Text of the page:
Texas Flood, by Stevie Ray Vaughan and Double Trouble was the album that got me hooked on the blues. Like so many others, I first heard it as a teenager, a couple of years after I started playing the guitar. It was the first time I had ever heard a guitarist play with so much intensity and passion, and it had a profound impact on me. No other blues guitarist has since influenced me in the same way, and I am doubtful that they ever will.
I have no illusions that this story is unique to me. Stevie Ray Vaughan is often the guitarist that first grabs the attention of aspiring blues players. Guitarists like Kenny Wayne Shepherd, Dan Patlansky and Josh Smith have all spoken about the influence that Vaughan had on them, amongst countless others.
Regardless of whether you hold Vaughan in the same esteem, it is difficult to argue with the impact that he had on the blues. Vaughan revitalised the genre, bringing it back to life in the 1980s and inspiring a new generation of blues guitarists.
Texas Flood was the album that launched Vaughan’s career. And so here I will share some of the history behind the album, the standout tracks and the significance of this album on the blues genre as a whole.
Texas Flood is the debut album of Stevie Ray Vaughan and Double Trouble. It was released on 13th June, 1983, after the band recorded it at Jackson Browne’s personal recording studio in L.A. Browne had seen Vaughan and his band performing at the Montreux Jazz Festival in 1982 and recognised their potential, even before the band did. As Double Trouble drummer Chris Layton once remarked about the recording of Texas Flood:
We didn’t go out there to make a record…We just played our songs three times through, live. To us, we were just making some tapes because a cool guy said he’d give us his studio. We didn’t even bring tape. We recorded over used tape. There are old Jackson Browne songs under ‘Texas Flood.’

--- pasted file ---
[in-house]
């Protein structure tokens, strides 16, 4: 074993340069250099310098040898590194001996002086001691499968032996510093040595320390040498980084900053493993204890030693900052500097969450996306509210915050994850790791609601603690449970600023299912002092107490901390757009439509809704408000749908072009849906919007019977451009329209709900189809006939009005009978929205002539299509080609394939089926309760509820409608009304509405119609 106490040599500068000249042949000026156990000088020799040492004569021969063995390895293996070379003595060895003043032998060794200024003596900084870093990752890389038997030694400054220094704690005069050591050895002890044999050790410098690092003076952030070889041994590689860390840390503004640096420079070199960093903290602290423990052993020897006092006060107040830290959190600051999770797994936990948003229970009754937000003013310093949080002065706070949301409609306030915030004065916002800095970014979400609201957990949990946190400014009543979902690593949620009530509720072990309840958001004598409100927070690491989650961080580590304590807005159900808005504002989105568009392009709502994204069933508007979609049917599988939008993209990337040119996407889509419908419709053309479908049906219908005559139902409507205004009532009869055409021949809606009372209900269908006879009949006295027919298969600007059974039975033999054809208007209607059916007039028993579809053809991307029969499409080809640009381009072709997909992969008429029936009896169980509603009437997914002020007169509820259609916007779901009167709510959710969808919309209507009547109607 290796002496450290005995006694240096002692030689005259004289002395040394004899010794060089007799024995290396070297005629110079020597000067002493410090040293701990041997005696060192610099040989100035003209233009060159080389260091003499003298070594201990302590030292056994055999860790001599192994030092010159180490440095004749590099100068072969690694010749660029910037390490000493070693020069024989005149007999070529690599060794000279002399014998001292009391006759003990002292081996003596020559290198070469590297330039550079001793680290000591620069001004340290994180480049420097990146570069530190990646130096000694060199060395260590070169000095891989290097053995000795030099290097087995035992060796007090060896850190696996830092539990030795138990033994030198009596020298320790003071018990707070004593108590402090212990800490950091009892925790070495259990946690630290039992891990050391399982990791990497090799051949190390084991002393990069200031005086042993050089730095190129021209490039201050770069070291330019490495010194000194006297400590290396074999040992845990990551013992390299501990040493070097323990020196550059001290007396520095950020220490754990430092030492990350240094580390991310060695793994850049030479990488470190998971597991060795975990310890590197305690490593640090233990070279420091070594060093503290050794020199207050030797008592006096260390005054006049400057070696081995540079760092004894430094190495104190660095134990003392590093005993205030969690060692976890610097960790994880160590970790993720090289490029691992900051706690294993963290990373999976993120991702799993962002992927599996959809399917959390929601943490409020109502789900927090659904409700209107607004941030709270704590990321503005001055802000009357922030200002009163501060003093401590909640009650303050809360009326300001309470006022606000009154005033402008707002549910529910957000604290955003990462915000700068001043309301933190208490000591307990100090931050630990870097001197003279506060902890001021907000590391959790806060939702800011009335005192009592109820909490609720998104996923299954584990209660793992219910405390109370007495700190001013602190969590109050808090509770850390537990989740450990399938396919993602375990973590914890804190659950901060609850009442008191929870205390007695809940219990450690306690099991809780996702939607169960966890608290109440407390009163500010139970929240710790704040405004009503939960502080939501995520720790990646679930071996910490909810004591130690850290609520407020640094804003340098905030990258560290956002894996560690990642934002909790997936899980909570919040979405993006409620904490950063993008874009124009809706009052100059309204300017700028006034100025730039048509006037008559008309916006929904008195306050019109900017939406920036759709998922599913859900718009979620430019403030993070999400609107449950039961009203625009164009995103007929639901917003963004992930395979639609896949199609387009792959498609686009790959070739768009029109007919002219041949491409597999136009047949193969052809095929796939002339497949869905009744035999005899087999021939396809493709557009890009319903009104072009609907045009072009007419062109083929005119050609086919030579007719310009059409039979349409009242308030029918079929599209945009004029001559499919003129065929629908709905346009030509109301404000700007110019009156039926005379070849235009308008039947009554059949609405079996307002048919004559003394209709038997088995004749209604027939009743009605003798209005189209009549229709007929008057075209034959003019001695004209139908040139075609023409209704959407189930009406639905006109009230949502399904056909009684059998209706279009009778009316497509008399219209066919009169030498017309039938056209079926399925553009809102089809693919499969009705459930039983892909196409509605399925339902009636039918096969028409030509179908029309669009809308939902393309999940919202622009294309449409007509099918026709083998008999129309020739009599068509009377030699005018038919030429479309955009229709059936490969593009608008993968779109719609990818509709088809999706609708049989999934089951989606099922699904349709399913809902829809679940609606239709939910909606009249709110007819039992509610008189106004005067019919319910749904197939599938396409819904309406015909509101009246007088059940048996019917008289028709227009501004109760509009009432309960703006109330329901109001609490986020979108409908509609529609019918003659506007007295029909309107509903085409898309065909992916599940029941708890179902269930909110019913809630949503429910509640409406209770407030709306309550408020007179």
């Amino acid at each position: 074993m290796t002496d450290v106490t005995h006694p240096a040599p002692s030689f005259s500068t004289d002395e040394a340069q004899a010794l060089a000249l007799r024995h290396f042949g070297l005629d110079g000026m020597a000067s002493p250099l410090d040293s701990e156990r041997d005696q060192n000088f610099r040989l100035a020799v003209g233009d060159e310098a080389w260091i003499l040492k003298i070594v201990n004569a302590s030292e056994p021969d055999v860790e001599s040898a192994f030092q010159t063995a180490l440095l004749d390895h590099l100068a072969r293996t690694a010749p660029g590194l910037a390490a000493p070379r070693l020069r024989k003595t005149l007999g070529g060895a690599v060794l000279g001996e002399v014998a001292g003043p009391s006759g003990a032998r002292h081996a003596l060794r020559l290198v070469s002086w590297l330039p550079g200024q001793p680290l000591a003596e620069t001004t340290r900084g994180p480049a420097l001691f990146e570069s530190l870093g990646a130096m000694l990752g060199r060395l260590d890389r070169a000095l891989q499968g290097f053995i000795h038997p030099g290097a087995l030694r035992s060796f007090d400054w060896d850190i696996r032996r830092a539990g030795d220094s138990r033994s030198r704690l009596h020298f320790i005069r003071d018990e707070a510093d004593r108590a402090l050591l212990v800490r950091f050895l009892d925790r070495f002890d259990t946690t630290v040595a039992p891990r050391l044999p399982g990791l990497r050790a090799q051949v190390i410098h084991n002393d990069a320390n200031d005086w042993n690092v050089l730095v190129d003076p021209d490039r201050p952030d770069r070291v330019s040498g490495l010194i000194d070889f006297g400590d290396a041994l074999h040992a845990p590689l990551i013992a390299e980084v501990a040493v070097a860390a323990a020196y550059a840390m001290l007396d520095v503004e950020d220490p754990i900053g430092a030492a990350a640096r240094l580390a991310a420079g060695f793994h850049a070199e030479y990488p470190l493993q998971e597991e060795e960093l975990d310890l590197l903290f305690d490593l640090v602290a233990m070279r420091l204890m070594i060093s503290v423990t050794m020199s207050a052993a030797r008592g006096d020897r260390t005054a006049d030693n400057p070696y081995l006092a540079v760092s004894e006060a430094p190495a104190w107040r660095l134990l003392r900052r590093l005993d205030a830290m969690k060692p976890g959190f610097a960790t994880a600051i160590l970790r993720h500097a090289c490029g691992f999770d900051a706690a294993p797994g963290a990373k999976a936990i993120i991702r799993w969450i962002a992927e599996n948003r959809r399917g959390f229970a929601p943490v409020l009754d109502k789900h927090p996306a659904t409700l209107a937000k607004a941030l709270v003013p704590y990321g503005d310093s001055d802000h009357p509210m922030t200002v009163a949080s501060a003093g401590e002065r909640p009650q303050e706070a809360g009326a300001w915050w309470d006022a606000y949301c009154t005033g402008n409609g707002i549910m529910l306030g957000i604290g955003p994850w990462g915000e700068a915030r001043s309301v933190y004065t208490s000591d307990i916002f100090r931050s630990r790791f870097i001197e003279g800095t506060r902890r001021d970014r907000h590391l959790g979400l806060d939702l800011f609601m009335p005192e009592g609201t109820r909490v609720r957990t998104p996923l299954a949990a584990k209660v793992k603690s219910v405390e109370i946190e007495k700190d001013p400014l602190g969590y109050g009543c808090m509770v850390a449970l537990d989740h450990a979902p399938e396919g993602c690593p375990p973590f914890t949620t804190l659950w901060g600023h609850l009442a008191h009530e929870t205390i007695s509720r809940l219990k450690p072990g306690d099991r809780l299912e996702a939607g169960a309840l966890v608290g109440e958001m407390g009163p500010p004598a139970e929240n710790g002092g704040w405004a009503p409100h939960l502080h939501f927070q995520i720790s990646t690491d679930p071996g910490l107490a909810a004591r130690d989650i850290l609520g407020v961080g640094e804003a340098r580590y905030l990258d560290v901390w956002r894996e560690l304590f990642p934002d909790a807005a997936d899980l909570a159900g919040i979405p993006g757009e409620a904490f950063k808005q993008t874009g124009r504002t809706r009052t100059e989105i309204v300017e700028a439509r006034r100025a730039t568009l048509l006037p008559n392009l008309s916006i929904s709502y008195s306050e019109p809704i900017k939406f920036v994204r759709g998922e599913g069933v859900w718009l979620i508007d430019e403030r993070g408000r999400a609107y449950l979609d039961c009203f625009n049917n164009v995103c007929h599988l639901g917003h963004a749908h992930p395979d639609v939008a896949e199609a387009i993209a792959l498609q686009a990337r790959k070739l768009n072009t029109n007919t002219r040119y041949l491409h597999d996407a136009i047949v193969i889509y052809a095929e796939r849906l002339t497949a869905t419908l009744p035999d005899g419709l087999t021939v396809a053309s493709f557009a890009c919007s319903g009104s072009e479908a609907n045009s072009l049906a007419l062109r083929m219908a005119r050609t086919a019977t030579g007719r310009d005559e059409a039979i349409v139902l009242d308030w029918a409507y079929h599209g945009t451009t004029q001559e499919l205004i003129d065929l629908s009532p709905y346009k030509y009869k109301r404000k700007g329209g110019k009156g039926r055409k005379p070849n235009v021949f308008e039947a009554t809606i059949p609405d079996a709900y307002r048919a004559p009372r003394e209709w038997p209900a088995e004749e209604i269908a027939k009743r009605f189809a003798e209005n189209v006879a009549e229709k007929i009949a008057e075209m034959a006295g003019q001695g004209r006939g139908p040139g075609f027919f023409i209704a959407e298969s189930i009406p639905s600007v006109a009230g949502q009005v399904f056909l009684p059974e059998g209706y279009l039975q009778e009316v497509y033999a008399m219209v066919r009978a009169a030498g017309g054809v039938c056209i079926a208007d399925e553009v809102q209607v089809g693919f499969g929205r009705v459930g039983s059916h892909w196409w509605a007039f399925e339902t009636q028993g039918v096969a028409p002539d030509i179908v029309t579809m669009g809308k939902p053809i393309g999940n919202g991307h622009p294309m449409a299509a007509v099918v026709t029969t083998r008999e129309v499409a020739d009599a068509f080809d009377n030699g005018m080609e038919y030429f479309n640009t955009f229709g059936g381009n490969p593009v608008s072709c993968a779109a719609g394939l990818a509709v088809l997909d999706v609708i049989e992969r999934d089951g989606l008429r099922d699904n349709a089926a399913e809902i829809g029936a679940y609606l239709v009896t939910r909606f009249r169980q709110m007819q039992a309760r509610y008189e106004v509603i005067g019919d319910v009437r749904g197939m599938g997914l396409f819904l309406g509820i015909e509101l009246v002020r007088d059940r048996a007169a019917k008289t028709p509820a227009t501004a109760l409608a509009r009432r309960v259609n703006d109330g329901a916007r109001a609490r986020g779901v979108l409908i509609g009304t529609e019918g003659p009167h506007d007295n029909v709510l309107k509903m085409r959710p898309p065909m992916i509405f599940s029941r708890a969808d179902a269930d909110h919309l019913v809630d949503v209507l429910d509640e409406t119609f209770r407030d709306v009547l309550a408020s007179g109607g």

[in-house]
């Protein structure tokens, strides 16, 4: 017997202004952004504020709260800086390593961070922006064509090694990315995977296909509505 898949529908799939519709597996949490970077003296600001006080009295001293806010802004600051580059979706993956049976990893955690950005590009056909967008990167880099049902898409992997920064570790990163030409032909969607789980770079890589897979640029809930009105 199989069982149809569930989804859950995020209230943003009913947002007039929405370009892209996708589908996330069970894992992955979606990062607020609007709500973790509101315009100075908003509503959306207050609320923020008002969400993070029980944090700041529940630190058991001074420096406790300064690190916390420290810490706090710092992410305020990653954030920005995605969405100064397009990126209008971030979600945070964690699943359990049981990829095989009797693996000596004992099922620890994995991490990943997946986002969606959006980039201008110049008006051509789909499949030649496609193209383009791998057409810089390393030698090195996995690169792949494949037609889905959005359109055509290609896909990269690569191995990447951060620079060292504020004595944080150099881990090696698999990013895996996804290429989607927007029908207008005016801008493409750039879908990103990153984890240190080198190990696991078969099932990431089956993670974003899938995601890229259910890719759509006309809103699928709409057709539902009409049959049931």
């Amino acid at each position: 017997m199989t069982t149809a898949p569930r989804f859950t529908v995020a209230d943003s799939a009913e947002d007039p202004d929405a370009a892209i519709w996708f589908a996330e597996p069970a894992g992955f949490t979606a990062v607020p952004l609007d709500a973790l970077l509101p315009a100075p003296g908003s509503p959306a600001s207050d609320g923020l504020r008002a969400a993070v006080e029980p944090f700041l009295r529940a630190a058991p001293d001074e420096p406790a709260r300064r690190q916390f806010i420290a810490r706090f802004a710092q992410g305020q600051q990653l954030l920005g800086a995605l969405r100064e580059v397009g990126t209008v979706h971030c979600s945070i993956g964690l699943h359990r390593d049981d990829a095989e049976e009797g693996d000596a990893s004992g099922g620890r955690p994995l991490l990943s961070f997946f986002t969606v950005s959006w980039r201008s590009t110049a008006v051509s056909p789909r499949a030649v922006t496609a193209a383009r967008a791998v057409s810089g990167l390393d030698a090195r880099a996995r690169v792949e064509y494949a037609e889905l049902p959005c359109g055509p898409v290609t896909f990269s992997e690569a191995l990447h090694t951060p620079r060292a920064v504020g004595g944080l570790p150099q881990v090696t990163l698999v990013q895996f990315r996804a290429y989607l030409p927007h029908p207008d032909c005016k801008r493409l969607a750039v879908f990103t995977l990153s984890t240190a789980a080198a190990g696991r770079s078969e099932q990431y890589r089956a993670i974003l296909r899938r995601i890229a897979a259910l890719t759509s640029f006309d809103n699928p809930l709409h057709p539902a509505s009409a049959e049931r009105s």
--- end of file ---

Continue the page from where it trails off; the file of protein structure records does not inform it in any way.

The album marked a significant commercial success for the band. The song ‘Pride and Joy’ reached number 20 on the Mainstream Rock Tracks chart. Meanwhile the songs ‘Texas Flood’ and ‘Rude Mood’ were both nominated for Grammy Awards. By the end of 1983, Texas Flood was certified Gold in the United States, with sales exceeding 500,000 copies. The album would eventually go platinum in Canada, and double-platinum in the United States, where it has sold over 2 million copies.
Despite all of this success, when the album was recorded there was very little sense within the band that Texas Flood would prove to be so popular. When Layton played the Texas Flood tapes to his friends, the reviews were mixed: “They mostly said, ‘Great guitar player, but who wants to listen to that? You have to stop doing the shuffles and slow blues.”
Even Stevie Ray Vaughan was at a crossroads in his career. He wasn’t sure whether to strike out on his own as the leader and frontman of Double Trouble, or to pursue some of the other opportunities being presented to him. And these opportunities were significant.
Stevie Ray Vaughan & The Starman
Jackson Browne was not the only musician impressed by Stevie Ray Vaughan’s’ explosive performance at the Montreux Jazz Festival. David Bowie had seen Vaughan performing, and was so impressed that he asked Vaughan to play guitar on his new album, Let’s Dance.
Although Stevie Ray Vaughan might have seemed like an unusual choice for glam pop/rock superstar Bowie, the Starman had a love, as his bassist Carmine Rojas once said, of ‘putting opposite forces at work.’ Bowie wanted Vaughan’s style of playing on the album, and set about making it happen.
Although Vaughan was not familiar with Bowie’s music, he recognised the significance of the opportunity, and happily obliged. And he did the same when Bowie asked him to join the Let’s Dance world tour. Vaughan hoped that it would increase his exposure, and reportedly, there was a mutual understanding that Vaughan and Double Trouble would be allowed to open some of the shows.
Initially, the recording process and working relationship between Bowie and Vaughan ran smoothly. Nile Rodgers – the producer for the album – described working with Vaughan as ‘a breeze’ and Bob Clearmountain, the engineer for the album, described Vaughan as the ‘sweetest guy’. This however, was to be relatively short lived.
Let’s (Not) Dance…
What exactly occurred between Bowie and Vaughan still remains somewhat of a mystery. According to Chesley Millikin – Vaughan’s manager at the time, Bowie reneged on his offer to allow Vaughan and Double Trouble open any of the gigs on the tour. Millikin also felt that Vaughan was underpaid, and was angered by Bowie’s decision to control all press, which limited the opportunity for Vaughan to promote Texas Flood.
Conversely, it was claimed by many of those that worked on the album that Vaughan and Millikin were unreasonable. As Carlos Alomar – guitarist and bandleader for David Bowie stated in no uncertain terms: